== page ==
Living with a chronic illness can be messy, unpredictable, and physically and emotionally challenging. Add in a long hospital stay for a flare, complication, or surgery and you may be at your wit’s end.
Here are some tips for coping I’ve picked up along the way:
Spending time with loved ones breaks up the day, brings so much laughter, and distracts from the pain and stress of a hospital stay.
Our loved ones often feel helpless when we’re sick and ask what they can do to help. Be honest and let them paint your nails or bring you a home cooked meal or adult coloring book.
When in-person visitors are off-limits, our loved ones are only a video chat away. We may not be able to hug them, but we can still laugh over the phone, play virtual games, and show our love.
On a special diet or hate hospital food? Most hospital floors allow patients to keep labeled food in the nutrition room.
Unless you are NPO (meaning you cannot take anything by mouth) or on a special hospital-prescribed diet, then usually you may bring your own food.
I personally follow a blend between the specific carbohydrate diet and the paleo diet to help treat my Crohn’s disease and prefer not to eat the hospital food. I ask my family to stock the fridge with butternut squash soup, plain chicken, turkey patties, and any other flare favorites I’m feeling.
As a medical student, I always ask my patients if they would benefit from any of the healing arts available, such as healing touch, reiki, music therapy, art therapy, and pet therapy.
Therapy dogs are the most popular and bring so much joy. If you’re interested in healing arts, talk to your medical team.
Nothing makes me feel more like a sick patient than wearing a hospital gown. Wear your own comfy pajamas, sweats, and underwear if you can.
Button down pajama shirts and loose T-shirts allow easy IV and port access. Alternatively, you can wear the hospital gown on top and your own pants or hospital scrubs on the bottom.
Pack your own slippers, too. Keep them next to your bed so you can quickly slip them on and keep your socks clean and off the dirty hospital floor.
You can also bring your own blankets, sheets, and pillows. A warm fuzzy blanket and my own pillow always comforts me and may brighten a boring white hospital room.
I know when I’m sick or traveling and don’t have my favorite face wash or moisturizer, my skin feels grimy.
The hospital provides all the basics, but bringing your own will make you feel more like yourself.
I recommend bringing a bag with these items:
All hospital floors should have showers. If you feel up for it, ask to shower. The hot water and steamy air should make you feel healthier and more human. And don’t forget your shower shoes!
During rounds, make sure your doctors and nurses explain medical jargon in approachable terms.
If you have a question, speak up (or you may not be able to ask until rounds the following day).
Be sure to utilize the medical student if there’s one on the team. The student is often a great resource who has the time to sit down and explain your condition, any procedures, and your treatment plan.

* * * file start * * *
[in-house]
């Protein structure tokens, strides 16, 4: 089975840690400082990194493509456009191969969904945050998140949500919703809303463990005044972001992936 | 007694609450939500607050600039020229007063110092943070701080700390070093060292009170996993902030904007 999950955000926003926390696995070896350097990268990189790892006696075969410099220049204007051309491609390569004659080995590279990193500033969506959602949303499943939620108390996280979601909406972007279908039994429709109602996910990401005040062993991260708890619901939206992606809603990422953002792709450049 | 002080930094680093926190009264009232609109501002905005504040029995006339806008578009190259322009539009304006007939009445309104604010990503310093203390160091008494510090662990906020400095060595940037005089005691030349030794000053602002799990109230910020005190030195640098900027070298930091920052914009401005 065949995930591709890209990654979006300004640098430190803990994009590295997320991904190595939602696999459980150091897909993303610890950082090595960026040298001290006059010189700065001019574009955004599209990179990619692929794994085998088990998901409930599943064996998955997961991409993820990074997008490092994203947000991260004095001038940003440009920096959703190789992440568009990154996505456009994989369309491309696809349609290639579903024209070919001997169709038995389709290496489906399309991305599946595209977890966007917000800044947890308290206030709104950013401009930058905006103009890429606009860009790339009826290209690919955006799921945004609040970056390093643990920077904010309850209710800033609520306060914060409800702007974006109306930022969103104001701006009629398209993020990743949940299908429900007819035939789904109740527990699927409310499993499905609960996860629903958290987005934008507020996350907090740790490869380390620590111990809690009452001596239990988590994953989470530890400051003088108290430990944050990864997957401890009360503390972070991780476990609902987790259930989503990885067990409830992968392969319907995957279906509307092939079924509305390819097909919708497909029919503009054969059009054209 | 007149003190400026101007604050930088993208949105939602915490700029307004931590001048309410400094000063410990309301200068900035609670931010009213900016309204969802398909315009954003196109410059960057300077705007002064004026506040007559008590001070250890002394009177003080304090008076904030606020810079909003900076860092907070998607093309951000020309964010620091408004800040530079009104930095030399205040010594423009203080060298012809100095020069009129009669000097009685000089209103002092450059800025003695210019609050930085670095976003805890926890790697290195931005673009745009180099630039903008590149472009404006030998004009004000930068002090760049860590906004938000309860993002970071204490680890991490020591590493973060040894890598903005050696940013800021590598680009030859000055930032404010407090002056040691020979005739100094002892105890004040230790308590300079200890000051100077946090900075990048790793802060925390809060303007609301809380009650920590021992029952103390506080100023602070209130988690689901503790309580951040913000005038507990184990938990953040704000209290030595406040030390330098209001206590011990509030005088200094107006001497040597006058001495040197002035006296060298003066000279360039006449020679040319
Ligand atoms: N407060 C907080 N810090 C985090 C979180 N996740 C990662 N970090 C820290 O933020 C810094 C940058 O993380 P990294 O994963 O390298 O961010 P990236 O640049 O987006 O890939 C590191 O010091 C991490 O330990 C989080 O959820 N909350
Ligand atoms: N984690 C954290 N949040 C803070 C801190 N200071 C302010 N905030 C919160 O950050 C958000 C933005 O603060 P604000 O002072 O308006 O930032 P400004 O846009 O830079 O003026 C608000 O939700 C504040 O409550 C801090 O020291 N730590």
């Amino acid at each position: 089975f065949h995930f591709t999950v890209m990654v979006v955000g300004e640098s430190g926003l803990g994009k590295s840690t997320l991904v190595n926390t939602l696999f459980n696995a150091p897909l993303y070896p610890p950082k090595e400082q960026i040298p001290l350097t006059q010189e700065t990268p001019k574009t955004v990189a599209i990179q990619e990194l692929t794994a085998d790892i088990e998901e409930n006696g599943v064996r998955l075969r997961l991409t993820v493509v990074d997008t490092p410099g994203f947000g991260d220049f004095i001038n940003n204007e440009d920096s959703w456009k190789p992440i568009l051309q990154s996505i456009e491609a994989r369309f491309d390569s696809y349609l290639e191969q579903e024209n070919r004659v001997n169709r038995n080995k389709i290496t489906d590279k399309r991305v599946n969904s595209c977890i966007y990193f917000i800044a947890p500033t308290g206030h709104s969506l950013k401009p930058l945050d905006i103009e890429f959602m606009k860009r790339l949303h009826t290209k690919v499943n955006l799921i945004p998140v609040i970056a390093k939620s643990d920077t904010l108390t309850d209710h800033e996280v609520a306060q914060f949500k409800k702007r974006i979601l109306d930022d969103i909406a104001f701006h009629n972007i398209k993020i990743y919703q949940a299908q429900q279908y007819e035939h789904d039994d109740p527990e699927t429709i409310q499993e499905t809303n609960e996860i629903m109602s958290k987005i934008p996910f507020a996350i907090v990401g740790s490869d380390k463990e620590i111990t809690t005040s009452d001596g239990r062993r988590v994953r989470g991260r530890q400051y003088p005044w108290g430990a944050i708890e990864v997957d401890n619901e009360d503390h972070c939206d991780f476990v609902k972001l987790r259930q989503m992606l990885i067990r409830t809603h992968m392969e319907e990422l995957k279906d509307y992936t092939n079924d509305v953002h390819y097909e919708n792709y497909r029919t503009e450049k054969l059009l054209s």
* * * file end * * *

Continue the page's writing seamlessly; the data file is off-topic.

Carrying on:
If you’re unhappy with your care, speak up. Even if something as simple as an IV site bothers you, say something.
I remember having an IV placed on the side of my wrist that was painful every time I moved. This was the second vein we tried, and I didn’t want to inconvenience the nurse by having her stick me a third time. The IV bothered me for so long that I finally asked the nurse to move it to another site.
When something bothers you and affects your quality of life, speak up. I should have sooner.
Boredom and exhaustion are two common complaints in the hospital. With frequent vitals, early morning blood draws, and noisy neighbors, you may not get much rest.
Bring your laptop, phone, and chargers so you can better pass the time. You might be surprised by the activities you can do from your hospital room:
If you’re able, get some movement in every day. Take laps around the floor; ask your nurse if there’s a patient garden or any other nice areas to visit; or catch some rays outside if it’s warm.
Our families and close friends try to understand what we’re going through, but they can’t truly get it without lived experience.
Seeking out others living with your condition can help remind you that you aren’t on this journey alone.
I’ve found that online communities that foster authenticity and positivity resonate with me most. I personally use Instagram, the Crohn’s & Colitis Foundation, and the Bezzy IBD community to talk to others going through many of the same hardships.
Emotions run strong in the hospital. It’s OK to feel sad, cry, and be upset. Often, a good cry is all it takes to get back on track emotionally.
However, if you’re really struggling, you shouldn’t have to suffer alone.
Depression and anxiety are common in people living with chronic conditions, and sometimes medication can help.
Daily talk therapy is often available in the hospital. Don’t feel ashamed about psychiatry participating in your care. They are one more resource to help you leave the hospital on a wonderful healing journey.
If you’re living with a condition that forces you to spend more than your fair share of time in the hospital, know that you aren’t alone. While it may feel never ending, doing what you can to feel comfortable and care for your mental health can make it feel a little more tolerable.
Article originally appeared on April 23, 2020 on Bezzy’s sister site, Healthline. Last medically reviewed on April 22, 2020.
Medically reviewed on April 23, 2020
Have thoughts or suggestions about this article? Email us at email@example.com.
About the author